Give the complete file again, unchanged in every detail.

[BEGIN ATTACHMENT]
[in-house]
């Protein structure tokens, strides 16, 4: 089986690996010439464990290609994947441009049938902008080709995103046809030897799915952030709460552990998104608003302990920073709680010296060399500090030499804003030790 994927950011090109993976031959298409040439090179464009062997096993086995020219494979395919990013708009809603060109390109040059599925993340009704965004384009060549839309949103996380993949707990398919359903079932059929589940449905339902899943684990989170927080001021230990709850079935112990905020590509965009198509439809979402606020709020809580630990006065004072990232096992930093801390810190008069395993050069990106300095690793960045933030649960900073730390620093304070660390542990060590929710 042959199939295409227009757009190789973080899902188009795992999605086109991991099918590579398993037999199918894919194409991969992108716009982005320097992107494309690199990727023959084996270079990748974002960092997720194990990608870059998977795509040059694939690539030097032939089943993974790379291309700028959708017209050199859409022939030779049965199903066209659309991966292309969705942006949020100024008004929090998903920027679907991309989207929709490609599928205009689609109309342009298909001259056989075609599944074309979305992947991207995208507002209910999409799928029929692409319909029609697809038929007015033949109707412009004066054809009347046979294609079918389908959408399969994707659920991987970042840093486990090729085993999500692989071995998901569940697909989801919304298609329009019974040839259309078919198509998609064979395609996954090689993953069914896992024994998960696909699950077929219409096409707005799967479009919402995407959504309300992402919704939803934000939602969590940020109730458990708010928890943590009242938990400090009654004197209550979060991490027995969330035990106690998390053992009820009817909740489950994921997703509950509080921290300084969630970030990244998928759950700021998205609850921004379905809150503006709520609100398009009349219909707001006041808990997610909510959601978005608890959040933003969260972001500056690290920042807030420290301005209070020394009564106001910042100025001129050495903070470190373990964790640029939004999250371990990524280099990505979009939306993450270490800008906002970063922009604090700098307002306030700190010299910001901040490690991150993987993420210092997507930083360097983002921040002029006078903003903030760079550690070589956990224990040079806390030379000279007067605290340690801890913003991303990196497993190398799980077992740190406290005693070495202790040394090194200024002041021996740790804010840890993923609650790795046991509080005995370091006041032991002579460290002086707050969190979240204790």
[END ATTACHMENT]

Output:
[in-house]
């Protein structure tokens, strides 16, 4: 089986690996010439464990290609994947441009049938902008080709995103046809030897799915952030709460552990998104608003302990920073709680010296060399500090030499804003030790 994927950011090109993976031959298409040439090179464009062997096993086995020219494979395919990013708009809603060109390109040059599925993340009704965004384009060549839309949103996380993949707990398919359903079932059929589940449905339902899943684990989170927080001021230990709850079935112990905020590509965009198509439809979402606020709020809580630990006065004072990232096992930093801390810190008069395993050069990106300095690793960045933030649960900073730390620093304070660390542990060590929710 042959199939295409227009757009190789973080899902188009795992999605086109991991099918590579398993037999199918894919194409991969992108716009982005320097992107494309690199990727023959084996270079990748974002960092997720194990990608870059998977795509040059694939690539030097032939089943993974790379291309700028959708017209050199859409022939030779049965199903066209659309991966292309969705942006949020100024008004929090998903920027679907991309989207929709490609599928205009689609109309342009298909001259056989075609599944074309979305992947991207995208507002209910999409799928029929692409319909029609697809038929007015033949109707412009004066054809009347046979294609079918389908959408399969994707659920991987970042840093486990090729085993999500692989071995998901569940697909989801919304298609329009019974040839259309078919198509998609064979395609996954090689993953069914896992024994998960696909699950077929219409096409707005799967479009919402995407959504309300992402919704939803934000939602969590940020109730458990708010928890943590009242938990400090009654004197209550979060991490027995969330035990106690998390053992009820009817909740489950994921997703509950509080921290300084969630970030990244998928759950700021998205609850921004379905809150503006709520609100398009009349219909707001006041808990997610909510959601978005608890959040933003969260972001500056690290920042807030420290301005209070020394009564106001910042100025001129050495903070470190373990964790640029939004999250371990990524280099990505979009939306993450270490800008906002970063922009604090700098307002306030700190010299910001901040490690991150993987993420210092997507930083360097983002921040002029006078903003903030760079550690070589956990224990040079806390030379000279007067605290340690801890913003991303990196497993190398799980077992740190406290005693070495202790040394090194200024002041021996740790804010840890993923609650790795046991509080005995370091006041032991002579460290002086707050969190979240204790």